It's hard to believe that the hero of Blood for Dracula is a Marxist who says lines like, "I'd like to rape the Hell out of her," but that's what we're given. He rapes, he chops wood, he eats bread in his work shed, he rapes some more, Mario's day is full of wicked and immoral behaviour. Sure, some of the coitus he engages in seems consensual, but his cock is mainly on a rape-based diet. Of course, I like to think that Udo Kier's Count Dracula was the film's hero. Not a hero in the classic sense of the term, but more of a tragic hero, or better yet, a misunderstood hero. Look, it's not his fault that society as a whole has failed to adapt to his peculiar lifestyle. Besides, name a time in human history when wanting to drink the blood of an undefiled woman has ever been frowned upon?
Lounging in white stockings like it were second nature, the gorgeous Stefania Casini (Andy Warhol's Bad) is a snotty delight as Rubina, the most self-centred of the Di Fiore daughters. She may not have been the peckish bloodsucker's first choice when it came to invasive intercourse, but she was definitely first when it came to bourgeois sexiness. Standing in her bathtub, her lithe frame covered in soapsuds, Stefania, puts her hands on her understated hips, as if to say, "Bask in my authentic Italian accent and my ample mound of equally Italian pubic hair, you know you want to," and proceeds to lash out against the ills of modern society. Okay, she doesn't exactly lash out against anything like that. To be honest, I totally forget what she was babbling about. But she does, however, share a scene with a shirtless Udo Kier, and from my wonky perspective, that's a cause for celebration. If you think I'm kidding, you need to take in account that it's her tainted blood that causes Udo to utter the line, "The blood of these whores is killing me!" Which was hands down my favourite Udoism in the entire film.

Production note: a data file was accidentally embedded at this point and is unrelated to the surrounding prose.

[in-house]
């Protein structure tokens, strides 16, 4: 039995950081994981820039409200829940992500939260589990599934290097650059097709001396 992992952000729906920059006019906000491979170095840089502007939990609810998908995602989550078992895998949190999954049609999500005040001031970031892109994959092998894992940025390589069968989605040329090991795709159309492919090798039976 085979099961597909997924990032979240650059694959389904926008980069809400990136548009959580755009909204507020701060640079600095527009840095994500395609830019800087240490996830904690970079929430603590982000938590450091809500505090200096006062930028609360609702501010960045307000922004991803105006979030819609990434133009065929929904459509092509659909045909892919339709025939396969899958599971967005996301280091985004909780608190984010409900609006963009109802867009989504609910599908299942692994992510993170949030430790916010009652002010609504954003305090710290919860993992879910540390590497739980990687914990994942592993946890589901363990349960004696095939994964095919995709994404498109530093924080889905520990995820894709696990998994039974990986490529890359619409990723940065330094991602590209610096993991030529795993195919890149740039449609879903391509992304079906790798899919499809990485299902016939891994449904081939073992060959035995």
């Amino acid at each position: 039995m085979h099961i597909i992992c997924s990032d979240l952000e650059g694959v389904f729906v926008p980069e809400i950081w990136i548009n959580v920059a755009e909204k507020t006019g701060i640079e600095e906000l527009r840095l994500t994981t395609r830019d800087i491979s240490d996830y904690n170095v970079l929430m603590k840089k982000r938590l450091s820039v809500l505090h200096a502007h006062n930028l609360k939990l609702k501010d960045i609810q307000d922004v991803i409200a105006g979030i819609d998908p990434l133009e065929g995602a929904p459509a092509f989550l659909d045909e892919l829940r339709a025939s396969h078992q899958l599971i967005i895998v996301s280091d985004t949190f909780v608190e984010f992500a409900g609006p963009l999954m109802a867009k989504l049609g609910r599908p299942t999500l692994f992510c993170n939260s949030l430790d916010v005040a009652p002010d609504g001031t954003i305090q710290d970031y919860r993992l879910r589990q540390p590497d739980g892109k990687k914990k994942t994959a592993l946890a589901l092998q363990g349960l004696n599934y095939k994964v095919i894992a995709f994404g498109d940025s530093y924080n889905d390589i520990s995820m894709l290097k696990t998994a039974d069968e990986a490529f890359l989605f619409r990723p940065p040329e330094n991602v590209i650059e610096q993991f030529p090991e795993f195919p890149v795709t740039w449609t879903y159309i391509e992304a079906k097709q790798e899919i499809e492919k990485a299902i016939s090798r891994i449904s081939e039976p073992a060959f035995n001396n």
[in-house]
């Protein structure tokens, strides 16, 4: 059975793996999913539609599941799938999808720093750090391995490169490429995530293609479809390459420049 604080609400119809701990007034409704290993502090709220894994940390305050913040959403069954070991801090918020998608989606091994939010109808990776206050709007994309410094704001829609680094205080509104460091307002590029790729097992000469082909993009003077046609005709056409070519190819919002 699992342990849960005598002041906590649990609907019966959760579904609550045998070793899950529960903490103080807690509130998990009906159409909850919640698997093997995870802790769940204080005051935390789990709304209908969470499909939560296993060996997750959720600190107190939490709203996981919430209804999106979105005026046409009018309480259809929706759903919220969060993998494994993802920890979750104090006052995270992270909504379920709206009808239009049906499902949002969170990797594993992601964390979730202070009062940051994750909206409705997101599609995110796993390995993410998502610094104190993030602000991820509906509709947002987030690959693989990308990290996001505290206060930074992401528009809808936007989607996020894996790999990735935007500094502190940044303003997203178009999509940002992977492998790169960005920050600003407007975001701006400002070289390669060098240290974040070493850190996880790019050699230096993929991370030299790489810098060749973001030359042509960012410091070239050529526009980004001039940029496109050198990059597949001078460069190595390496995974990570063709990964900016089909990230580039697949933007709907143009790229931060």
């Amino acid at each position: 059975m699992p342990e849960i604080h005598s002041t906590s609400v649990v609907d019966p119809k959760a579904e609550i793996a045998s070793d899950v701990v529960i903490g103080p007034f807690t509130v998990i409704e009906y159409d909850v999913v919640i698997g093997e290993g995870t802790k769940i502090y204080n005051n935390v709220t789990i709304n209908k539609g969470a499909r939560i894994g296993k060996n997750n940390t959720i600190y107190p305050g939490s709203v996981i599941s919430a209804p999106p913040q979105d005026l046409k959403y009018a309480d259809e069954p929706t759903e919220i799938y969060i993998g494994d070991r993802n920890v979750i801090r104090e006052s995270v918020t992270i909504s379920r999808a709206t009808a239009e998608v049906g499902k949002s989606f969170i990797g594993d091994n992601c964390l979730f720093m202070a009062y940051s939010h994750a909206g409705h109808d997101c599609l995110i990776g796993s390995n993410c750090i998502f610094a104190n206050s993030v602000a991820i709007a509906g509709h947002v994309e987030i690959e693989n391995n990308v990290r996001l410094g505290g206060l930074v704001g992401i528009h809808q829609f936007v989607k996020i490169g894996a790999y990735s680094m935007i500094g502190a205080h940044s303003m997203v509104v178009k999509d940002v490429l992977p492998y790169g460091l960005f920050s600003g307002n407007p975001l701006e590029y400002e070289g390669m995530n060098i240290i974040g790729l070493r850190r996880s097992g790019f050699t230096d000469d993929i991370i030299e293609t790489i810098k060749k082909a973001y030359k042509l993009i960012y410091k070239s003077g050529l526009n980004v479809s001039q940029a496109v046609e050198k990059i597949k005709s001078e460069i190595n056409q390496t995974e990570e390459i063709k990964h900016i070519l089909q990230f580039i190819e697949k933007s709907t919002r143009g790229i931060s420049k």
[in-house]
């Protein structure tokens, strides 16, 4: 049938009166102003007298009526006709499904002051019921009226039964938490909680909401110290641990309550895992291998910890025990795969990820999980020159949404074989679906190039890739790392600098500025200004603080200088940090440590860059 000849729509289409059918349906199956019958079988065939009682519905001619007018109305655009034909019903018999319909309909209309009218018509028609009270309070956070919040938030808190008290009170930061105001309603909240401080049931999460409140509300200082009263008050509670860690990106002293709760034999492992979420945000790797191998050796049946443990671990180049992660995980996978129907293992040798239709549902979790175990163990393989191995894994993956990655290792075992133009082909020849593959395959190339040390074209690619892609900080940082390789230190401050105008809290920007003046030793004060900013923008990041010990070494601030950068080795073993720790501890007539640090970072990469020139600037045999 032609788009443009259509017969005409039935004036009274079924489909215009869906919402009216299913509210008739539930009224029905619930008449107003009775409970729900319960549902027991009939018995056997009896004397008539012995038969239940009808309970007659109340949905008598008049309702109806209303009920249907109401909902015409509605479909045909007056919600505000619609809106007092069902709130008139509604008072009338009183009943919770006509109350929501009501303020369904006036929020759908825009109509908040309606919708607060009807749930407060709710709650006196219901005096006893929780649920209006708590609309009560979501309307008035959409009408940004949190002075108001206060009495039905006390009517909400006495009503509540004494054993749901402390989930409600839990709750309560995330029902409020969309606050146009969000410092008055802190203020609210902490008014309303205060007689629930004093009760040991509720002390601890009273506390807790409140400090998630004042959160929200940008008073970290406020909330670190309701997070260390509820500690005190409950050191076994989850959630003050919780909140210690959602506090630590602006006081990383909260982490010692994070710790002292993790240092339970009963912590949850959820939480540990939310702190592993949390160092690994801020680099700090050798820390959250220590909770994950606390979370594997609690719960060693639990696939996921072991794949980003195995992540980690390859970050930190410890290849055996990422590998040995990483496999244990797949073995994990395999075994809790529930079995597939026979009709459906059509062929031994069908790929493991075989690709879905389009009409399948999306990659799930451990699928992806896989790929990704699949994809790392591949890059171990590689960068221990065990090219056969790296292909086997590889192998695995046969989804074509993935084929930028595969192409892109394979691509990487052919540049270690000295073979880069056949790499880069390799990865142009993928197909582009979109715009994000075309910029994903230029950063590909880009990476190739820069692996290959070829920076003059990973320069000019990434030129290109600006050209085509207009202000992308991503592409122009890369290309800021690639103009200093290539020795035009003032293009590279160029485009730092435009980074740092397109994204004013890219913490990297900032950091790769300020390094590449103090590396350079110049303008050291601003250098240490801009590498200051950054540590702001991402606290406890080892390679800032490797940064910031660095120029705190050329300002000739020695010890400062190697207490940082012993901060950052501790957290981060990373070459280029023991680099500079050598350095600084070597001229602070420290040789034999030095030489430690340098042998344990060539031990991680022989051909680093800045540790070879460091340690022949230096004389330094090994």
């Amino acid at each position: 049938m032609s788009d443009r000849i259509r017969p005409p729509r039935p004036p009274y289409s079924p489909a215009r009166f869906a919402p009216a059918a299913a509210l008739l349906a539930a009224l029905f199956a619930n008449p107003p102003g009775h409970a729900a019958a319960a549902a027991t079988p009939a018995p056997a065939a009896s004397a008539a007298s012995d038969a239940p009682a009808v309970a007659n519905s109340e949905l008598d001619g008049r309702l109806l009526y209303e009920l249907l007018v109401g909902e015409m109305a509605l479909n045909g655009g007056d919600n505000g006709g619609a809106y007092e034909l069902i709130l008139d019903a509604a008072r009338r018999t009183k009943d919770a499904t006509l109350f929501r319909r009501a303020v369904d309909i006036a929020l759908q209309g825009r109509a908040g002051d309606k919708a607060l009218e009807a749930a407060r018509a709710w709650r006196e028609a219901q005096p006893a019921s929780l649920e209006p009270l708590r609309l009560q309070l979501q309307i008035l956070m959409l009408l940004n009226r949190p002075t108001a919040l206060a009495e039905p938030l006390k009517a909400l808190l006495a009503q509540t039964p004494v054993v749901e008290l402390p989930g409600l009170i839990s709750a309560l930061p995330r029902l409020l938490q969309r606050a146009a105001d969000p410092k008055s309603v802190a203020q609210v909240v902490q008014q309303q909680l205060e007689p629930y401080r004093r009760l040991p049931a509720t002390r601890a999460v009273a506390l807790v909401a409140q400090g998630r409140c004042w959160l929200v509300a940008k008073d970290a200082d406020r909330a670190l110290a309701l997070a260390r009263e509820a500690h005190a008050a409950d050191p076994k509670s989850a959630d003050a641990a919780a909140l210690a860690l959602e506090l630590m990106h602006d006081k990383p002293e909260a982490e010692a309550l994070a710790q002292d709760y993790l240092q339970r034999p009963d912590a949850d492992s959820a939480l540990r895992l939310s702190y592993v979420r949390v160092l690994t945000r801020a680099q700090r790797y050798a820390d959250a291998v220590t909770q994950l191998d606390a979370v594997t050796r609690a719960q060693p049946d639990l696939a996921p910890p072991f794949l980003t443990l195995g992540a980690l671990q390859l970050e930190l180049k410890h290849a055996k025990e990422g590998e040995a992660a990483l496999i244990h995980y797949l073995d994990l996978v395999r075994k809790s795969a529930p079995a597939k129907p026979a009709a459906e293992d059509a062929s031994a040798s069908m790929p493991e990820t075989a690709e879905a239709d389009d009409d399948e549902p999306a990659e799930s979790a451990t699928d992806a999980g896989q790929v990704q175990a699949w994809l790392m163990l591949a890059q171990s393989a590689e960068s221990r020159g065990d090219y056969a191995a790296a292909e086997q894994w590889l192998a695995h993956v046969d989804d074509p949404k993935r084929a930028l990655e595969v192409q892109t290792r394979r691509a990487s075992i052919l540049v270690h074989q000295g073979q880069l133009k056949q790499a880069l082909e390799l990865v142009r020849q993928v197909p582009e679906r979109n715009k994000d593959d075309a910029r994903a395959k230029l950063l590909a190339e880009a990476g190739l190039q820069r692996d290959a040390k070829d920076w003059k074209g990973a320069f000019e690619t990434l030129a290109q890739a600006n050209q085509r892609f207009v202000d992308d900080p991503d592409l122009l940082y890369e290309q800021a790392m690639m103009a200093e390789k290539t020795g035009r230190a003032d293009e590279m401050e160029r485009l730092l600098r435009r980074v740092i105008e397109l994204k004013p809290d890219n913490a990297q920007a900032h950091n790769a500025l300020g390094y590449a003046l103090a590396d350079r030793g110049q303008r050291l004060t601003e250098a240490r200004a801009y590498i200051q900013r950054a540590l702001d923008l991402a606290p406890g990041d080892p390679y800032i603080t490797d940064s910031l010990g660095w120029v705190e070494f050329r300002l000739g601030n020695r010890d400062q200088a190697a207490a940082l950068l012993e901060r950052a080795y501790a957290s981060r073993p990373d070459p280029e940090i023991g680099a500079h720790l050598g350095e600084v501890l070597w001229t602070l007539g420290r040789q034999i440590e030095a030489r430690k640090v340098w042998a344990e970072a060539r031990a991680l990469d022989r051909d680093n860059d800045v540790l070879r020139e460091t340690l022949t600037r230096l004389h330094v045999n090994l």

Viewing the film with a sore throat and runny nose managed put Count Dracula's unique plight in perspective. Feeling like crap, yet totally committed to the ghastly yarn that was spewing in front of me, watching Dracula's intense allergic reaction after he finished consuming the blood of two skanks with zero percent body fat actually made feel much better. Coughing up blood and twitching like a spastic rag doll, Udo took vomiting bodily fluids in a tuxedo to a whole new level of unpleasantness.
Granted, you have to wonder about the Count's strumpet detecting skills after his second attempt to drink the blood of a virgin goes terribly awry. Seriously, what are the odds that a woman of Stefania Casini's stature would own a pristine set of unmolested genitals? Pretty slim, if you ask this park ranger. Of course, I'm not implying that she's some kind of harlot just because she's got an attractive undercarriage. I'm just saying that women, practically ones with non-child bearing hips and legs up the wazoo, who hang around with socialist handymen aren't usually fans of celibacy.
As a guy with exquisite taste in men, I was more than certain that the prospective brides who were lined up for Count Dracula to choose from would jump at the chance to be his wife. However, things didn't turn out that way at all. In fact, the two frontrunners seem downright hostile toward the idea of marrying some pale nancy boy who travels with a coffin and an always clean shaven man servant. It just goes to show that one shouldn't assume that every woman is gonna flip up their petticoats for suave gentlemen in black who just happen to have the wispiest bone structures this side of Düsseldorf, Kansas.
It's their loss, because Udo Kier is debonair as fuck as Count Dracula. Taking the lunacy he displayed in Flesh for Frankenstein and internalizing it, Udo's vampire, like his mad scientist, may have impractical goals, but his commitment to achieving them is unshakable. Which is why you can't help but feel a sense of sadness when the walls of the Di Fiore estate inevitably start to become smeared with his blood. And to think, all he really wanted to do was go to sleep in his coffin.
Oh, and if anyone can remember what late '80s/early '90s industrial song sampled the Udo line, "You can't hurt me you fool, I''m not one of you!" please let me know.